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My question is really more about scope in JavaScript, rather then closures.

Let's take the following code:

var f = function () {
	var n = 0;
	return function () {
		return n++;
	};
}();

console.log(f());
console.log(f());

The above code outputs:

0
1

As you can see from the above code, f (self-invoked) returns a function, creating a closure of n.


So, it works with an anonymous function; thus, I then tried it with a named function:

var f2 = function () {
    return n++;
};

var f = function () {
    var n = 0;
    return f2;
}();

console.log(f2()); // <= [n is not defined]

The above code doesn't work, with the error n is not defined. I assume that this is a scoping issue; but I cannot figure why exactly;

Why is it that the scope is the same with an anonymous, inner function but does not work with a named, outer function?

Also, in the second example, am I creating a closure?

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5 Answers 5

up vote 4 down vote accepted

The closure is created in the first example because the code in the anonymous function uses a local variable that is declared outside of the anonymous function.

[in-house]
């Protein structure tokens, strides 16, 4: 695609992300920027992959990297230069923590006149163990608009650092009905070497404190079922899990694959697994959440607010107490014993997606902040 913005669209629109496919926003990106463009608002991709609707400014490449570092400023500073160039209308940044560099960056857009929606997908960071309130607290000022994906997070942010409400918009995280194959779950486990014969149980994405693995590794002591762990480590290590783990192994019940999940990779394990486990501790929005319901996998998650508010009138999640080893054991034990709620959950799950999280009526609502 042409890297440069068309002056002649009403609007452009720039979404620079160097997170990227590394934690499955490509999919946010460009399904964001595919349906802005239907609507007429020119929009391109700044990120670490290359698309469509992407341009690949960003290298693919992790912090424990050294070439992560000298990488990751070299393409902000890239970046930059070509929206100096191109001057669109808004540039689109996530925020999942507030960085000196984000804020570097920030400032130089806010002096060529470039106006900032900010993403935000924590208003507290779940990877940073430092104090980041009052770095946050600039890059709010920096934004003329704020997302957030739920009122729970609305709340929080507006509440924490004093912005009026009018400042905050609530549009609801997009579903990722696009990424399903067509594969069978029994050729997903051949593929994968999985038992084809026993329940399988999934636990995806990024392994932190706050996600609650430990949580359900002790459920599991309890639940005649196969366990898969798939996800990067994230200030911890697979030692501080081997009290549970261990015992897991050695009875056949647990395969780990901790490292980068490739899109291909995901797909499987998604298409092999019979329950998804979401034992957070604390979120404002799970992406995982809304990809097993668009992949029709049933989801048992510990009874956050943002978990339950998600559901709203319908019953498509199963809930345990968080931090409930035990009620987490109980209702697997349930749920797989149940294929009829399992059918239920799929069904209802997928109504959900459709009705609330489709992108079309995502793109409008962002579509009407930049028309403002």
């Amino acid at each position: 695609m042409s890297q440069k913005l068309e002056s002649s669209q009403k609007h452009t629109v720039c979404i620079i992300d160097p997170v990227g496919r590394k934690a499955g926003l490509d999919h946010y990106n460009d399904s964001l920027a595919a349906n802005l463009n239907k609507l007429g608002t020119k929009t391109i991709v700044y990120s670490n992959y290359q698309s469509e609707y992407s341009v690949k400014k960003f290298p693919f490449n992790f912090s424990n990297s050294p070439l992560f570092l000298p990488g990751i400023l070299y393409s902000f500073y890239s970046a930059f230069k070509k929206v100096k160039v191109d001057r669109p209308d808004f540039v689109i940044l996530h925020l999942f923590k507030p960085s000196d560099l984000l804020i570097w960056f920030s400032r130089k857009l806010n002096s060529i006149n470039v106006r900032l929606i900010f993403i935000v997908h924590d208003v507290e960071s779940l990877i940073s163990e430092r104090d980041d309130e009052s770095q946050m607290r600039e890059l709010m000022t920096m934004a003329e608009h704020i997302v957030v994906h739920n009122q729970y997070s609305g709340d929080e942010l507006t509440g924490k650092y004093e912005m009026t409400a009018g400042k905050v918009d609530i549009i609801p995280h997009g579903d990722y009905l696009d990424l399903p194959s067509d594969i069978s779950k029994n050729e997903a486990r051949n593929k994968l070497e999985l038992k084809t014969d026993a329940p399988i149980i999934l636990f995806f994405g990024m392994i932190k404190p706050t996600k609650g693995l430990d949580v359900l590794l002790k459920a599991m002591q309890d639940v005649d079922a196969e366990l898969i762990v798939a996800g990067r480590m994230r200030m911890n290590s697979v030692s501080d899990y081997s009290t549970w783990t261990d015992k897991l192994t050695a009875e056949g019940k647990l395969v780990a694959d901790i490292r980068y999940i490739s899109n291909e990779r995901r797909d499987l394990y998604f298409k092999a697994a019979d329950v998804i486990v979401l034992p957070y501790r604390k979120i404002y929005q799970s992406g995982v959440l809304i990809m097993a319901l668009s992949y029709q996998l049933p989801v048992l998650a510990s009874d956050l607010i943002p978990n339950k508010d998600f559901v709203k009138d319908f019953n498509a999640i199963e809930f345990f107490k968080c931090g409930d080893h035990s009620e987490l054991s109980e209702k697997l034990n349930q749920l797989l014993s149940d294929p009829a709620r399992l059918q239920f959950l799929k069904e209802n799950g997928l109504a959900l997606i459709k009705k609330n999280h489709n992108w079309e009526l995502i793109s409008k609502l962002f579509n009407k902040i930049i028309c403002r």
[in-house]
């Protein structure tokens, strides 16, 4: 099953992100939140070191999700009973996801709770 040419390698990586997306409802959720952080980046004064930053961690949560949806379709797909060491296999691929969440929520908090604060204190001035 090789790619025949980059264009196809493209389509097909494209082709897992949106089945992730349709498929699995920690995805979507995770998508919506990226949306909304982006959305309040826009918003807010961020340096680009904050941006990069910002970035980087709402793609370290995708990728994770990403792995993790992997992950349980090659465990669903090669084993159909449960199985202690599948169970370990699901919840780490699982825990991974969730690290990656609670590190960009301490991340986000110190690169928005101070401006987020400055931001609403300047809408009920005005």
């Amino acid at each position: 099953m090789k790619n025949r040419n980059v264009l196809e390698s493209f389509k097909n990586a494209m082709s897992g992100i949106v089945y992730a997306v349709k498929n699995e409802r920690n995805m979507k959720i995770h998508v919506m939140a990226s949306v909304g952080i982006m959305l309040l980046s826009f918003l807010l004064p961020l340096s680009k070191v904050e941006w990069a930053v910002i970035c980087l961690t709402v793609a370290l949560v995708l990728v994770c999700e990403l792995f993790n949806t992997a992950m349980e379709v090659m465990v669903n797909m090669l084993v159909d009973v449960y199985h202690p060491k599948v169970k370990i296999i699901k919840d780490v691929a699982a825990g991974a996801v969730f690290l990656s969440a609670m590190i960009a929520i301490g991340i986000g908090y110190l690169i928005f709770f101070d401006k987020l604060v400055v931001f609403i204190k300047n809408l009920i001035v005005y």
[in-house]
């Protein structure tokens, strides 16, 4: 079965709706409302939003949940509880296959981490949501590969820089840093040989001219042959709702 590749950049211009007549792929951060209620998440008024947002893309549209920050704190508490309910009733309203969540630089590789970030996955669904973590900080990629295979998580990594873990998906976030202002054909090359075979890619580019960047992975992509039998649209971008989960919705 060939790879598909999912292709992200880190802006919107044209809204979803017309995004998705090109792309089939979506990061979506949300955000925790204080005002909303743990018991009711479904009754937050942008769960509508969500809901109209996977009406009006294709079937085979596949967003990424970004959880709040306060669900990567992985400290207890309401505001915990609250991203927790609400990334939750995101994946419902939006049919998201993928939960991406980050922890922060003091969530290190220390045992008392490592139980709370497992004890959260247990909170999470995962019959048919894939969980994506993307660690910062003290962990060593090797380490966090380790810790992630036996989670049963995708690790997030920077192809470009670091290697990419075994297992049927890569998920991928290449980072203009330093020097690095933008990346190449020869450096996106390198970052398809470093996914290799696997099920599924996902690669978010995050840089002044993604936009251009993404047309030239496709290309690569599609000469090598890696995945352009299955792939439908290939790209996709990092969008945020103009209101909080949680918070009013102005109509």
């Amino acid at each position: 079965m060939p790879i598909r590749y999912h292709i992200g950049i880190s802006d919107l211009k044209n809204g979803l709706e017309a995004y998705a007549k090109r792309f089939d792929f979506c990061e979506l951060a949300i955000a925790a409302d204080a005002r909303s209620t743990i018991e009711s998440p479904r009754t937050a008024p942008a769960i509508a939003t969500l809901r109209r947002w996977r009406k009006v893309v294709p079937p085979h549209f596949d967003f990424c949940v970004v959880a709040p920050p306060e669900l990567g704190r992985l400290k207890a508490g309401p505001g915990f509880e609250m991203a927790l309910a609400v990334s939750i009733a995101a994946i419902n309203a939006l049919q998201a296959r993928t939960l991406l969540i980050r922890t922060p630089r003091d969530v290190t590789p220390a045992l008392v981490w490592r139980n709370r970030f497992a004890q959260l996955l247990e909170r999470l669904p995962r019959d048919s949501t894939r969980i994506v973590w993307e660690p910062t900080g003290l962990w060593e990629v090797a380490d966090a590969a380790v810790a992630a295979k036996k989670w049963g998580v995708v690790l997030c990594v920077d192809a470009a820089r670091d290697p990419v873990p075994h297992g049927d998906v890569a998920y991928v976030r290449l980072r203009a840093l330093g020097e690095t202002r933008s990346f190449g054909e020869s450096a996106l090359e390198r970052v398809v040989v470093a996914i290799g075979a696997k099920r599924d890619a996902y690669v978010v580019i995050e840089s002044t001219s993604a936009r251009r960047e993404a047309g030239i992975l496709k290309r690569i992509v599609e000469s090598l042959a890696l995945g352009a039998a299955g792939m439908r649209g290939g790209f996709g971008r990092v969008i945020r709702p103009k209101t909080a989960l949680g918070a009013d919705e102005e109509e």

In the second example the scope of the n variable in the function f2 is already decided when the function is declared. Creating a local variable with the same name doesn't change the meaning of the function, and using the function inside another function doesn't change it's scope. Thus, the function doesn't use the local variable.

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There is no way for f2 to figure out where it should take variable n.

In first example anonymous function is inside function f, in second - outside (f2 instead of anonymous). So, f2 cannot access variable n, because it is in another scope and inaccessible (invisible). Try put f2 declaration inside f.

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In your second example, you are not creating a closure, you are simply returning a global variable. f2 is not being closed over because it was declared in a more general (in this case, global) scope, and n is declared in a more specific scope. Closure is possible down the scope chain "funnel," not up, and is only effective when all related entities are defined in the same scope.

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We could rewrite your second example to make it work with a named function:

var f = function() {
    var n = 0;
    var f2 = function() {
        return n++;
    };
    return f2;
}();
console.log(f());
console.log(f());

This would output, 0 and 1 as your first example did.

As the other answers have stated, its not about the function being named or anonymous, its about scope of n and f2. Since you declared f2 outside of f in your example, it had no access to the variable n declared inside the scope of f.

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